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As the world struggles with ways to stem the spread of the new Omicron variant, the U.S. Centers of Disease Control and Prevention announced Tuesday that international travelers to the United States will soon have to provide a negative result from a coronavirus test taken within 24 hours of departure.
That's a much tighter turnaround: Current rules allow fully vaccinated people to take a PCR test for the coronavirus up to three days (72 hours) before departing on a flight to the United States.
The “CDC is working to modify the current global testing order for travel as we learn more about the Omicron variant; a revised order would shorten the timeline for required testing for all international air travelers to one day before departure to the United States,” agency spokesman Jason McDonald said.
“This strengthens already robust protocols in place for international travel, including requirements for foreign travelers to be fully vaccinated,” he added, The New York Times reported.
It's not clear whether the new, tougher rule will require an antigen or rapid PCR test, the Times reported.
Already, the new Omicron variant has been detected in more than a dozen countries worldwide.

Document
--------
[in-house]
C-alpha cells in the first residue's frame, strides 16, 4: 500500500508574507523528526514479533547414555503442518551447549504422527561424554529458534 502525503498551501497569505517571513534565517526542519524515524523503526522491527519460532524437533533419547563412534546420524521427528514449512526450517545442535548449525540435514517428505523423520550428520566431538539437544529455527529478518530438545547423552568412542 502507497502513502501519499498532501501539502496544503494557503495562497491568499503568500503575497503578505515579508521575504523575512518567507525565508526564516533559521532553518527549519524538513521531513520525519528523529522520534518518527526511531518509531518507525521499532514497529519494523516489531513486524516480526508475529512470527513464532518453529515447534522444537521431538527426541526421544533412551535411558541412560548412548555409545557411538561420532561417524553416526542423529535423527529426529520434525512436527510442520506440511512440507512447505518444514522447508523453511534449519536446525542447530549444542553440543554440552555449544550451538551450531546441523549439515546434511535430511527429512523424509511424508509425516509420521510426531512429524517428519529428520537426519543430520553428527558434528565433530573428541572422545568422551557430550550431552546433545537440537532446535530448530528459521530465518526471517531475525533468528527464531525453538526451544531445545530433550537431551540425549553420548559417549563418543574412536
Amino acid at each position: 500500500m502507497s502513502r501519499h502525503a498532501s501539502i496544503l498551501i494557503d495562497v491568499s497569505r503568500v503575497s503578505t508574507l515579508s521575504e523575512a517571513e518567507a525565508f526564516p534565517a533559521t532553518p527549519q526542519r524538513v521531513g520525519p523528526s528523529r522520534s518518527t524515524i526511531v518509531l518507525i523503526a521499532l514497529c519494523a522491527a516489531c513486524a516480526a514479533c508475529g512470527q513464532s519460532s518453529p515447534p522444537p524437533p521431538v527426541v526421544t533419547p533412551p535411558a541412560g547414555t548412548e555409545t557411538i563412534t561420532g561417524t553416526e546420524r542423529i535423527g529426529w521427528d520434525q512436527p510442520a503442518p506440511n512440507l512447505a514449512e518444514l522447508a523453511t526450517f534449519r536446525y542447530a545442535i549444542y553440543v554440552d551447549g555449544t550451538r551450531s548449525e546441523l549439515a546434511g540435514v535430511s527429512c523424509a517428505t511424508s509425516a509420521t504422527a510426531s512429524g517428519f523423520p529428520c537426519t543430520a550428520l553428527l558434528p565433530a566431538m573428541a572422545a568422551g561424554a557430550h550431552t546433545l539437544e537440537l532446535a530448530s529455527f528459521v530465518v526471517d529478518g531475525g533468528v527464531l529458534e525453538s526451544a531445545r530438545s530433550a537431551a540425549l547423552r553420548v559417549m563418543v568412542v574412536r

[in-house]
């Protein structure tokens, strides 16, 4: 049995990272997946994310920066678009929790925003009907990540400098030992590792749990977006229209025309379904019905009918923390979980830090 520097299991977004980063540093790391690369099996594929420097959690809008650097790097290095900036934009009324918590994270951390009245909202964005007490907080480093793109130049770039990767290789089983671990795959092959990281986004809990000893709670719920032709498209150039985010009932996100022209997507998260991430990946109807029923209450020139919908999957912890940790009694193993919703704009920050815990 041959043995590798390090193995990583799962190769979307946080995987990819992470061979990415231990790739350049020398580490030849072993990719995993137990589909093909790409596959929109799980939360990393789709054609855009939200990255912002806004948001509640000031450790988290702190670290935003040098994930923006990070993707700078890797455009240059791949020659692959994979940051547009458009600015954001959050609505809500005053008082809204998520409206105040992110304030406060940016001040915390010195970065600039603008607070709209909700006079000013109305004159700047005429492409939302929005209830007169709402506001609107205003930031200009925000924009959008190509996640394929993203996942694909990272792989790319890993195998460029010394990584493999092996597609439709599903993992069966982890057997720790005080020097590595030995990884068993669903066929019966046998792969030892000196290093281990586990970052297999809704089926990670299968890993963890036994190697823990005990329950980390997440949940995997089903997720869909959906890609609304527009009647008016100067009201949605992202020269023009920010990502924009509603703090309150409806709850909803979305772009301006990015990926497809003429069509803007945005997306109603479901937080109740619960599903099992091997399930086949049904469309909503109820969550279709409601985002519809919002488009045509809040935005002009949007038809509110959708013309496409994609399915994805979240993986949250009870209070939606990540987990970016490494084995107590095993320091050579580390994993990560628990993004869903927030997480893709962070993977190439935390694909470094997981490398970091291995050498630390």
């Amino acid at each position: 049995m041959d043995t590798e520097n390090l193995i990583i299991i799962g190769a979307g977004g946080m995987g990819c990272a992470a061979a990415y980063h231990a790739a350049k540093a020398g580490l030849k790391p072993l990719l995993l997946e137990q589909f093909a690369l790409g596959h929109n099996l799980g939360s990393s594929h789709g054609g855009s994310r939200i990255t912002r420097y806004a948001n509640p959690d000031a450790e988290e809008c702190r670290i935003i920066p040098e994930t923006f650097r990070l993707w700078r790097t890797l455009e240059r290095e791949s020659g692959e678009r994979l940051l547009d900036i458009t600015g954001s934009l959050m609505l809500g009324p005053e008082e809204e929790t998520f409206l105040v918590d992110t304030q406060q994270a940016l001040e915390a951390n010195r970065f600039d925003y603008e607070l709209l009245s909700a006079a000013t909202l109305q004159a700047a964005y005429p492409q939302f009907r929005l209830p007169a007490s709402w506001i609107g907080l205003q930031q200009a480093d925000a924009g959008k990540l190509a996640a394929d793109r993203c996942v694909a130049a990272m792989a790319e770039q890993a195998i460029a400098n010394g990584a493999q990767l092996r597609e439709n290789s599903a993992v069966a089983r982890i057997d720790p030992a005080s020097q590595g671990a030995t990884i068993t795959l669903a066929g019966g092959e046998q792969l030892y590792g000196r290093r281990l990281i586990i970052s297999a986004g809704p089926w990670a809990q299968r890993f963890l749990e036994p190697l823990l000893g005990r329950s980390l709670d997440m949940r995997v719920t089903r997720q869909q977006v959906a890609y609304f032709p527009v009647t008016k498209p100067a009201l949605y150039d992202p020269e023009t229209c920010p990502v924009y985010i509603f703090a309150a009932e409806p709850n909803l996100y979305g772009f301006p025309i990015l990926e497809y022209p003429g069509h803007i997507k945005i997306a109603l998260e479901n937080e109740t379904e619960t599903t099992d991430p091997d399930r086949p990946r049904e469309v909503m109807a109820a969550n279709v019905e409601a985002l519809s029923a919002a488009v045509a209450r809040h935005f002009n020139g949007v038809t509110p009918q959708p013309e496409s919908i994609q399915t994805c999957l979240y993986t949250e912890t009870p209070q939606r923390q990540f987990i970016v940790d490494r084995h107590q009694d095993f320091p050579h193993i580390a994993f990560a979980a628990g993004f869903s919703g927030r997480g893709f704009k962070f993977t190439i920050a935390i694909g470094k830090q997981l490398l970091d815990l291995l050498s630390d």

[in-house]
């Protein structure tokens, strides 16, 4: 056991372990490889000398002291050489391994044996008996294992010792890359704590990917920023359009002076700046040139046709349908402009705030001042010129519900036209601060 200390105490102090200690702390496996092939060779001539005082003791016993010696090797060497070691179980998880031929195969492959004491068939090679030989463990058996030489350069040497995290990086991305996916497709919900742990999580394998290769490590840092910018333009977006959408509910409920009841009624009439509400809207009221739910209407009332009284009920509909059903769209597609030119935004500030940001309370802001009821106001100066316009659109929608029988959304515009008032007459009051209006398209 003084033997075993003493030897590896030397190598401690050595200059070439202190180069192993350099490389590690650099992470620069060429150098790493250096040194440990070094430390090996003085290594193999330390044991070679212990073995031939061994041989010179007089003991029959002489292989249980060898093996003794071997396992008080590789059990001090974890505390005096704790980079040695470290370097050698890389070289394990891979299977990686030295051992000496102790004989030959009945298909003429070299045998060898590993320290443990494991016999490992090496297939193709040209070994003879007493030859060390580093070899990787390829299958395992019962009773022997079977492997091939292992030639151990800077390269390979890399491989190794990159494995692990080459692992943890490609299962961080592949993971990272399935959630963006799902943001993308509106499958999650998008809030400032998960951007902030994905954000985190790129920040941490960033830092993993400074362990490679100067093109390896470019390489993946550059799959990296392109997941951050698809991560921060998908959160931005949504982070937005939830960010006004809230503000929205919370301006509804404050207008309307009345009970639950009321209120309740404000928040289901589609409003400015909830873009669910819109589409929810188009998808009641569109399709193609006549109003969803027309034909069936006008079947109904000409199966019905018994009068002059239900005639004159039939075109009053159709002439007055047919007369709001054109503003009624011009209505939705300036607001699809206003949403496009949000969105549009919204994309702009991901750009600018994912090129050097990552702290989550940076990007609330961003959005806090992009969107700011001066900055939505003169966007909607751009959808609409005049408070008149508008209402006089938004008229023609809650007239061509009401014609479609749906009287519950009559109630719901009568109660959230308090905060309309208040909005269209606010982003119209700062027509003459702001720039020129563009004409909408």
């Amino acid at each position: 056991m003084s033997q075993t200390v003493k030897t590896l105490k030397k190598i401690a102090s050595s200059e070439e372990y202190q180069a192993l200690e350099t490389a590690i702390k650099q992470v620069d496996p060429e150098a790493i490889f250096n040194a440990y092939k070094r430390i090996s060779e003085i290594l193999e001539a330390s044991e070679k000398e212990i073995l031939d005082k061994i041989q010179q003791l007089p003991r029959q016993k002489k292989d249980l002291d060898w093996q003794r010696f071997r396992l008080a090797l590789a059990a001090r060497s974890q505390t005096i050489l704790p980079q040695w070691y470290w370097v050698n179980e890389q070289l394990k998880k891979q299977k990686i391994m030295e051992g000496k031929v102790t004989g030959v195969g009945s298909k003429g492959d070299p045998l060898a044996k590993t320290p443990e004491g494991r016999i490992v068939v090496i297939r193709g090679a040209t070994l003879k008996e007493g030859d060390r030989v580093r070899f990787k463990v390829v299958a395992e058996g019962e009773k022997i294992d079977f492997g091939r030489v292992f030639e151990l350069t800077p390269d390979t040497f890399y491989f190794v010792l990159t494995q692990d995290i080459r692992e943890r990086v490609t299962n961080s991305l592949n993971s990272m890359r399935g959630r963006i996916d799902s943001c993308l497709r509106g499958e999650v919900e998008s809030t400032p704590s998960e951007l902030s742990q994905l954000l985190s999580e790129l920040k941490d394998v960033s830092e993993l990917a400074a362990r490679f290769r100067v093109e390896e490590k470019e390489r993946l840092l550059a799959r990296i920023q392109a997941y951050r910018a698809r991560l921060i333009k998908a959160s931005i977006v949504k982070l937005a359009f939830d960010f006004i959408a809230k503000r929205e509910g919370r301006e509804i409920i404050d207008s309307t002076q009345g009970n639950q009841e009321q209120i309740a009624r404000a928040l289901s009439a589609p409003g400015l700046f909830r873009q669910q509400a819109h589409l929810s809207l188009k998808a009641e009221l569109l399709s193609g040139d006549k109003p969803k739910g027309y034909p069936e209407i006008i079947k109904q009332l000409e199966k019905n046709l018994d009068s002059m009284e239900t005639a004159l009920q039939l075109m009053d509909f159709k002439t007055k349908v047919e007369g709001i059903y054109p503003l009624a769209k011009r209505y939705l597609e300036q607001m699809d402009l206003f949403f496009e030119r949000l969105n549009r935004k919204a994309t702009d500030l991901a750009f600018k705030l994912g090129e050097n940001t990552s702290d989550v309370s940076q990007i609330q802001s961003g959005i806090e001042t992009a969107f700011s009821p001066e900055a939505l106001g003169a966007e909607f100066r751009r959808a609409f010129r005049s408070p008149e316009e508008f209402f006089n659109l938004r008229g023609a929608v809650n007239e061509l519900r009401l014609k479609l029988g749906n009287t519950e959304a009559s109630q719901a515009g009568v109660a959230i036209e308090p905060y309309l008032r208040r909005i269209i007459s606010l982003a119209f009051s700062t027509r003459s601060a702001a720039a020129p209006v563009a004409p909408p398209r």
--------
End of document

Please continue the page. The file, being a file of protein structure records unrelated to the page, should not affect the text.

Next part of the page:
President Joe Biden has said he will announce on Thursday plans for strengthening safeguards against the coronavirus. It is not clear whether Biden will announce the tougher testing requirements, and McDonald offered no timeline for the CDC action, the Times reported.
In the meantime, the CDC continues to recommend that all travelers also get a coronavirus test three to five days after arrival in the United States. Unvaccinated travelers should self-isolate and quarantine for seven days after arrival, even if they test negative, according to the agency.
Natalie Quillian, deputy coordinator for the COVID response at the White House, said Monday that the Omicron variant had prompted the administration to take a hard look at what safeguards it has in place to make sure people entering the country were not carrying the virus.
“We're constantly looking at what can we do to make that travel system even stronger,” she told the Times. “For example, right now we're assessing all of our tests to make sure they're effective in picking up this variant. If we found that a test was not effective at picking up the variant, we would remove that [variant] from the list that is accepted to enter the country.”
The new rule could prove a real hardship for travelers. Even the current 72-hour rule is a nail-biter, Paula Tolton, 23, a student in Taipei, Taiwan, told the Times.
“I've had that stress before when a PCR test didn't come back when I was supposed to fly here in April,” she said. “I was freaking out.” Locating a clinic that could meet the 24-hour mark would make things even tougher, she added.
SOURCE: The New York Times
Robert Preidt and Robin Foster
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